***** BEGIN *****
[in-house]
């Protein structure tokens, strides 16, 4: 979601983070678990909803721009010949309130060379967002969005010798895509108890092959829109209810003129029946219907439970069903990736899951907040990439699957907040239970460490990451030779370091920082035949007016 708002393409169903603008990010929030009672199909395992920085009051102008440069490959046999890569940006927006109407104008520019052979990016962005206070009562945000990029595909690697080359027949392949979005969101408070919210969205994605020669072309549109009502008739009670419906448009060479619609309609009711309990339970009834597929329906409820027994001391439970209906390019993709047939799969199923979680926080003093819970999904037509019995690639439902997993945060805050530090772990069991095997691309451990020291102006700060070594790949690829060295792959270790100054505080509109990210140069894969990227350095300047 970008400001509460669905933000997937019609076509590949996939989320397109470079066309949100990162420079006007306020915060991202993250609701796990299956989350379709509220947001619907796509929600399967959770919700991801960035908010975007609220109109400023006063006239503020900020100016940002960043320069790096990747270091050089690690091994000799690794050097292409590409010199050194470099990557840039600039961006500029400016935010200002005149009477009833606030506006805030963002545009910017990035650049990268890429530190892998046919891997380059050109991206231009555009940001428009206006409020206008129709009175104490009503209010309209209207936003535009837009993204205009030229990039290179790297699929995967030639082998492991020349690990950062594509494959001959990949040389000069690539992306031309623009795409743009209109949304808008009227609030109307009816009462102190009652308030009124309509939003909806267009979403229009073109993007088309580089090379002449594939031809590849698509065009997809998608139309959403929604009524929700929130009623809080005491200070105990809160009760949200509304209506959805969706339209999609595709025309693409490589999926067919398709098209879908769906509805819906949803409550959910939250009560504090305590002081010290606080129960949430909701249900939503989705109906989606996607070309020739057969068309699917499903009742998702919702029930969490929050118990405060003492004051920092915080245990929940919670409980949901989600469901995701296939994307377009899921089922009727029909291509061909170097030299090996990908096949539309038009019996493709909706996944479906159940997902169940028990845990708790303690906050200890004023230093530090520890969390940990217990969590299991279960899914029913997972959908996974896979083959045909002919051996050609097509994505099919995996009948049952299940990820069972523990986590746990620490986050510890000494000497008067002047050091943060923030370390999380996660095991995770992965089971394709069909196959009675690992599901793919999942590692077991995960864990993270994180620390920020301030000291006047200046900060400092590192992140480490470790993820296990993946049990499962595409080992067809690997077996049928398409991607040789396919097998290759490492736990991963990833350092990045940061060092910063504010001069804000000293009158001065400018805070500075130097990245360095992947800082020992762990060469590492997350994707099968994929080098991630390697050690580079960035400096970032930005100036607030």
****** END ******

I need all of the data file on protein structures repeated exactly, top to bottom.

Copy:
[in-house]
């Protein structure tokens, strides 16, 4: 979601983070678990909803721009010949309130060379967002969005010798895509108890092959829109209810003129029946219907439970069903990736899951907040990439699957907040239970460490990451030779370091920082035949007016 708002393409169903603008990010929030009672199909395992920085009051102008440069490959046999890569940006927006109407104008520019052979990016962005206070009562945000990029595909690697080359027949392949979005969101408070919210969205994605020669072309549109009502008739009670419906448009060479619609309609009711309990339970009834597929329906409820027994001391439970209906390019993709047939799969199923979680926080003093819970999904037509019995690639439902997993945060805050530090772990069991095997691309451990020291102006700060070594790949690829060295792959270790100054505080509109990210140069894969990227350095300047 970008400001509460669905933000997937019609076509590949996939989320397109470079066309949100990162420079006007306020915060991202993250609701796990299956989350379709509220947001619907796509929600399967959770919700991801960035908010975007609220109109400023006063006239503020900020100016940002960043320069790096990747270091050089690690091994000799690794050097292409590409010199050194470099990557840039600039961006500029400016935010200002005149009477009833606030506006805030963002545009910017990035650049990268890429530190892998046919891997380059050109991206231009555009940001428009206006409020206008129709009175104490009503209010309209209207936003535009837009993204205009030229990039290179790297699929995967030639082998492991020349690990950062594509494959001959990949040389000069690539992306031309623009795409743009209109949304808008009227609030109307009816009462102190009652308030009124309509939003909806267009979403229009073109993007088309580089090379002449594939031809590849698509065009997809998608139309959403929604009524929700929130009623809080005491200070105990809160009760949200509304209506959805969706339209999609595709025309693409490589999926067919398709098209879908769906509805819906949803409550959910939250009560504090305590002081010290606080129960949430909701249900939503989705109906989606996607070309020739057969068309699917499903009742998702919702029930969490929050118990405060003492004051920092915080245990929940919670409980949901989600469901995701296939994307377009899921089922009727029909291509061909170097030299090996990908096949539309038009019996493709909706996944479906159940997902169940028990845990708790303690906050200890004023230093530090520890969390940990217990969590299991279960899914029913997972959908996974896979083959045909002919051996050609097509994505099919995996009948049952299940990820069972523990986590746990620490986050510890000494000497008067002047050091943060923030370390999380996660095991995770992965089971394709069909196959009675690992599901793919999942590692077991995960864990993270994180620390920020301030000291006047200046900060400092590192992140480490470790993820296990993946049990499962595409080992067809690997077996049928398409991607040789396919097998290759490492736990991963990833350092990045940061060092910063504010001069804000000293009158001065400018805070500075130097990245360095992947800082020992762990060469590492997350994707099968994929080098991630390697050690580079960035400096970032930005100036607030």